An individual taxpayer can file their T1 return by paper, or using netfile. A software program, provided by commercial vendors and not the CRA, is required to netfile. Accountants and paid preparers usually use efile method, which requires registration with CRA and not available for individuals filing their own tax return.

Many benefits, such as Canada Child Benefit (CCB), are determined by the income reported on the T1 returns. If returns are not filed, benefits will be unavailable. Registered Retirement Savings Plan (RRSP) contribution room also depends on the taxpayer's reported income.

T1 returns are due April 30 for most taxpayers. If one has self-employed income, they could file the return by June 15, but the interest on their tax owing starts accruing after April 30.

A taxpayer could file the return themselves or get an accountant/paid preparer to file it for them. Every taxpayer is responsible for their tax liabilities, not the preparer. If a tax return is audited and a larger tax bill is the result, the taxpayer is responsible, not the preparer.

Employees normally have income tax withheld on each pay cheque by their employers, who remit the tax withheld together with payroll taxes to the CRA. Contractors (and most pensioners) are normally required to pay instalments for income tax to CRA during the year. Once a tax return is filed, a tax refund will be available if the tax withheld or the instalments are more than tax owing calculated on the tax return. If the tax return results in a balance due, it must be paid in full by the due date or interest will accrue daily.

GST/HST returns

GST/HST is governed by Excise Tax Act, which requires many entities to register for a GST/HST account and remit GST/HST collected. These entities include sole-proprietors, partnerships, corporations, etc. Not-for profit organizations are normally exempt for income tax purposes but not for GST/HST purposes. Even universities and hospitals are required to register for GST/HST.

GST/HST returns are due monthly, quarterly, or annually depending on the volume of sales. If sales are less than $30k per year, a business may qualify as smaller suppliers, who are not required to register for GST/HST.

Payroll tax returns

An employer is required to withhold income tax and payroll taxes, such as CPP & EI, and to remit the withheld amount to CRA monthly, quarterly, or annually depending on the amount of withholding. By the end of every February, an employer is required to file a T4 return, that is, a T4 summary for total wages paid by the business, and T4 slips for wages paid to each employees, to CRA.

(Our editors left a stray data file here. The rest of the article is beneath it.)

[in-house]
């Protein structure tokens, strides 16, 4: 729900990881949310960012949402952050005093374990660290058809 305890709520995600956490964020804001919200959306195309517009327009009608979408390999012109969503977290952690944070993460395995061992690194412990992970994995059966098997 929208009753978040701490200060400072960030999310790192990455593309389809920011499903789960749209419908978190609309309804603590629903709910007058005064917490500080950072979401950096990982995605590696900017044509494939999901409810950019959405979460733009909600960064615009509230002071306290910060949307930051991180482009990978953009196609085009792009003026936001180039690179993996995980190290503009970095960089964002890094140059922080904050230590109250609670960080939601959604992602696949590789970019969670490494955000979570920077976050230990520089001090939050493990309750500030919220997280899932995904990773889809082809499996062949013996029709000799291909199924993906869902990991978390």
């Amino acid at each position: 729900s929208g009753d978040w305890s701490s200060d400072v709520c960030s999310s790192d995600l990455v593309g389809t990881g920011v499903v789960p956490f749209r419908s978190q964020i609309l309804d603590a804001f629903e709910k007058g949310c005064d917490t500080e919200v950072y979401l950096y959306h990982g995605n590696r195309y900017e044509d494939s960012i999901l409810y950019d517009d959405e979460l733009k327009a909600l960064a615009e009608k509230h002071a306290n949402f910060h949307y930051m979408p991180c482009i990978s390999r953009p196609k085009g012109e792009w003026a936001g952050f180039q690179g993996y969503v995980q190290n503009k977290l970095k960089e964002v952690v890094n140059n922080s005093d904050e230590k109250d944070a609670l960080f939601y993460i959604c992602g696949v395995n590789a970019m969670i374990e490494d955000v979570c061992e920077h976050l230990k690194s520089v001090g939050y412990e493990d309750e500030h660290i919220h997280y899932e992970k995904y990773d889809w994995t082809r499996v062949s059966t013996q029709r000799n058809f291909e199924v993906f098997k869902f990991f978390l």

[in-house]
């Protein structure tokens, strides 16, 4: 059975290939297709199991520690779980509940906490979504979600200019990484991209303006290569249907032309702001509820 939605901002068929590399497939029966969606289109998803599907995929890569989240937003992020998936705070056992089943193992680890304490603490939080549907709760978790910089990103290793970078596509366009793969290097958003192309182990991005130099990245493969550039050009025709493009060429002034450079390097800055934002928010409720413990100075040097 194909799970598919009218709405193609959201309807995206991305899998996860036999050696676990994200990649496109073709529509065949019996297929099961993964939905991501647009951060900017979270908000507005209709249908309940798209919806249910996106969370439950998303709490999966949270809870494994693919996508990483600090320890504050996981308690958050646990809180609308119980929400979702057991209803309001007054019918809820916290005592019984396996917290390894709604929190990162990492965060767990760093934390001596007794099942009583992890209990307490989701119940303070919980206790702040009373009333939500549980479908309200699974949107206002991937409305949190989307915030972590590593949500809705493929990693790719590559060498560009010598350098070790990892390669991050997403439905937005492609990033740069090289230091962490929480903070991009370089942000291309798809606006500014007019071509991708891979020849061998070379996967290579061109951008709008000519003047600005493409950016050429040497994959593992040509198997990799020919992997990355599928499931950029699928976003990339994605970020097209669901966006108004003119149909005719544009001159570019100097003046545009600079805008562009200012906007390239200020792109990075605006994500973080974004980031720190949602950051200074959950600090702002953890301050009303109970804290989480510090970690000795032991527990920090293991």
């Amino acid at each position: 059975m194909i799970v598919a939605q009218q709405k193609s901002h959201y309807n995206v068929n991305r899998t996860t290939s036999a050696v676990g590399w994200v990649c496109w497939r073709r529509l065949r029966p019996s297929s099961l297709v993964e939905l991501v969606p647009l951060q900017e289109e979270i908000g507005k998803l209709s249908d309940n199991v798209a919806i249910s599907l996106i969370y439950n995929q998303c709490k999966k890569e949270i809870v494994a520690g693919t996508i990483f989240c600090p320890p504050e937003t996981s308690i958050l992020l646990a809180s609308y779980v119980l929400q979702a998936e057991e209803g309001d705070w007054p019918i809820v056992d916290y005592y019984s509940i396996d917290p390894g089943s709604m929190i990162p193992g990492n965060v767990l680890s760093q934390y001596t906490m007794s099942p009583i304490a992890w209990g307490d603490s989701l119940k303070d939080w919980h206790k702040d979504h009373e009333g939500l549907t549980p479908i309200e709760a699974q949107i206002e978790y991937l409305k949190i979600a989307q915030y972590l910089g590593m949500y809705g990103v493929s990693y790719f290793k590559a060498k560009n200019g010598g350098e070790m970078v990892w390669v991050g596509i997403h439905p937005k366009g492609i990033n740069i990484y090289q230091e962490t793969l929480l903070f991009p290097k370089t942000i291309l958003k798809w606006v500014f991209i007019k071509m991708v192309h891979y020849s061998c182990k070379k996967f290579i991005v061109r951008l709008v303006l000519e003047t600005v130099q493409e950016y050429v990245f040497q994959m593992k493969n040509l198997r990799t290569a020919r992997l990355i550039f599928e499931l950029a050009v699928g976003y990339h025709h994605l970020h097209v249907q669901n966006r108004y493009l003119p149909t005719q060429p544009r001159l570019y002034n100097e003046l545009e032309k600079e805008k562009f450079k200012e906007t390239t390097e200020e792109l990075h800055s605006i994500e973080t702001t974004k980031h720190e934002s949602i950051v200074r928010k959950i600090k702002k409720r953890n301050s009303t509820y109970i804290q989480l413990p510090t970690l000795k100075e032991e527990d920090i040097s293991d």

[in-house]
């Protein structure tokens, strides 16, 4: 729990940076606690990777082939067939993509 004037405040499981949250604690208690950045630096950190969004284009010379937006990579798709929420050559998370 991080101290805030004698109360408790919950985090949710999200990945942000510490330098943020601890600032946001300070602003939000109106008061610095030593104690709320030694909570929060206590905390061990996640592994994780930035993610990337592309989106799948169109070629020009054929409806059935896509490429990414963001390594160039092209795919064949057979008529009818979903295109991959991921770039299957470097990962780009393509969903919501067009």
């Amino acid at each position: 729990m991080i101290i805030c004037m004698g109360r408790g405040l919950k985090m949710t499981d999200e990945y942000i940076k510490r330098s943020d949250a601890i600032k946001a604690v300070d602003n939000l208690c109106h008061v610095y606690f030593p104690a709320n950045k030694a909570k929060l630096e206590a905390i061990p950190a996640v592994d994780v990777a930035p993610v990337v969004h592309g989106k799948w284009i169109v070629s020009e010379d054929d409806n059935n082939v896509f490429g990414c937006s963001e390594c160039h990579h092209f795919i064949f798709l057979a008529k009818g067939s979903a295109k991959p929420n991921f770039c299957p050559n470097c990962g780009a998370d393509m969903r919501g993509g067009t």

Collection of taxes

CRA collects income tax, excise tax, payroll tax, etc. GST/HST is governed by Excise Tax Act. CRA does not collect provincial taxes, such as sales tax and gas tax, or municipal taxes, such as property tax. CRA does have agreements with some province to collect outstanding debts for provincial programs. For example, CRA could use personal income tax refund to offset outstanding debts to BC medical program if so requested by the Province of BC.

Income tax

The Canada Revenue Agency collects most individual income taxes in Canada. Quebec residents must file their income taxes to both the CRA and Revenu Québec. Tax collection from provincial corporations in Canada is administered by the CRA except for the provinces of Alberta and Quebec. Ontario administered corporate taxes for fiscal years up to 2008. As of January 1, 2009, the CRA collects Ontario corporate tax.[5]

Goods and Services Tax (GST)

The Canada Revenue Agency collects the Goods and Services Tax (GST) (the Canadian federal value added tax) of 5% in all provinces. In Quebec, under an agreement with the federal government, Revenu Québec administers the GST to businesses, and administers Quebec's own Quebec Sales Tax (QST). The Goods and Services Tax was introduced in 1991 at 7% added to the value of most sales of goods and services. The GST was reduced to 6% in 2006 and 5% in 2008, the current rate.

Harmonized Sales Tax (HST)

In Prince Edward Island, New Brunswick, Newfoundland and Labrador, Nova Scotia and Ontario the Goods and Services Tax (GST) has been replaced by the Harmonized Sales Tax (HST). The Harmonized Sales Tax combines the national GST and the provincial sales tax into a single tax. The HST is administered by the CRA. Each province that has Harmonized Sales Tax receives its portion of the HST from the CRA.